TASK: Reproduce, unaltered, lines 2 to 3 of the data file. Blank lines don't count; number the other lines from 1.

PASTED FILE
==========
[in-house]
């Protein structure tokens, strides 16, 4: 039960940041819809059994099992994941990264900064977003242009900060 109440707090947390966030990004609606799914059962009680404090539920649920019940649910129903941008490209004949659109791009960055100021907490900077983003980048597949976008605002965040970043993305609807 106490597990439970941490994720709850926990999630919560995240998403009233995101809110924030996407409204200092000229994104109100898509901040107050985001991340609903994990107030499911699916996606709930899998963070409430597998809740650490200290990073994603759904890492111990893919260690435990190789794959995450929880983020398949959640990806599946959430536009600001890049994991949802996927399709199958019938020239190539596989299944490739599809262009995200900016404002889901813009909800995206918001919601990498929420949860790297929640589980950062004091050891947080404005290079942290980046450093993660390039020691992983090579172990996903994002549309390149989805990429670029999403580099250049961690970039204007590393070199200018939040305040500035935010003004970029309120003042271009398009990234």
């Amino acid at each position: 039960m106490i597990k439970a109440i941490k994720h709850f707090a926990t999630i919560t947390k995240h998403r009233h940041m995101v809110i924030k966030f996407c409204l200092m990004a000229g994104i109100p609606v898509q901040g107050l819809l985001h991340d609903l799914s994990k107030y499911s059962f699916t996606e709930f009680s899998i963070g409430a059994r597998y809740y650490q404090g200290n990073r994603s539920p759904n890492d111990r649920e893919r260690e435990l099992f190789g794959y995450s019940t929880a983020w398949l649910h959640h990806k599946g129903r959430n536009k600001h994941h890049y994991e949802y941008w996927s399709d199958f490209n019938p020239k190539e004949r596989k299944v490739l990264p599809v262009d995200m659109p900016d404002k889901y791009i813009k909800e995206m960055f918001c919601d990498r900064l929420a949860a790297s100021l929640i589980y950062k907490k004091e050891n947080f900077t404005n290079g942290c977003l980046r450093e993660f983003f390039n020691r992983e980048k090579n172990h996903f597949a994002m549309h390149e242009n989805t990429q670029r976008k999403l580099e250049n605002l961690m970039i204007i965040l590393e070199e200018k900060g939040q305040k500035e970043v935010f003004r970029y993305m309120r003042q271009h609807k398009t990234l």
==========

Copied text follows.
């Protein structure tokens, strides 16, 4: 039960940041819809059994099992994941990264900064977003242009900060 109440707090947390966030990004609606799914059962009680404090539920649920019940649910129903941008490209004949659109791009960055100021907490900077983003980048597949976008605002965040970043993305609807 106490597990439970941490994720709850926990999630919560995240998403009233995101809110924030996407409204200092000229994104109100898509901040107050985001991340609903994990107030499911699916996606709930899998963070409430597998809740650490200290990073994603759904890492111990893919260690435990190789794959995450929880983020398949959640990806599946959430536009600001890049994991949802996927399709199958019938020239190539596989299944490739599809262009995200900016404002889901813009909800995206918001919601990498929420949860790297929640589980950062004091050891947080404005290079942290980046450093993660390039020691992983090579172990996903994002549309390149989805990429670029999403580099250049961690970039204007590393070199200018939040305040500035935010003004970029309120003042271009398009990234």
């Amino acid at each position: 039960m106490i597990k439970a109440i941490k994720h709850f707090a926990t999630i919560t947390k995240h998403r009233h940041m995101v809110i924030k966030f996407c409204l200092m990004a000229g994104i109100p609606v898509q901040g107050l819809l985001h991340d609903l799914s994990k107030y499911s059962f699916t996606e709930f009680s899998i963070g409430a059994r597998y809740y650490q404090g200290n990073r994603s539920p759904n890492d111990r649920e893919r260690e435990l099992f190789g794959y995450s019940t929880a983020w398949l649910h959640h990806k599946g129903r959430n536009k600001h994941h890049y994991e949802y941008w996927s399709d199958f490209n019938p020239k190539e004949r596989k299944v490739l990264p599809v262009d995200m659109p900016d404002k889901y791009i813009k909800e995206m960055f918001c919601d990498r900064l929420a949860a790297s100021l929640i589980y950062k907490k004091e050891n947080f900077t404005n290079g942290c977003l980046r450093e993660f983003f390039n020691r992983e980048k090579n172990h996903f597949a994002m549309h390149e242009n989805t990429q670029r976008k999403l580099e250049n605002l961690m970039i204007i965040l590393e070199e200018k900060g939040q305040k500035e970043v935010f003004r970029y993305m309120r003042q271009h609807k398009t990234l």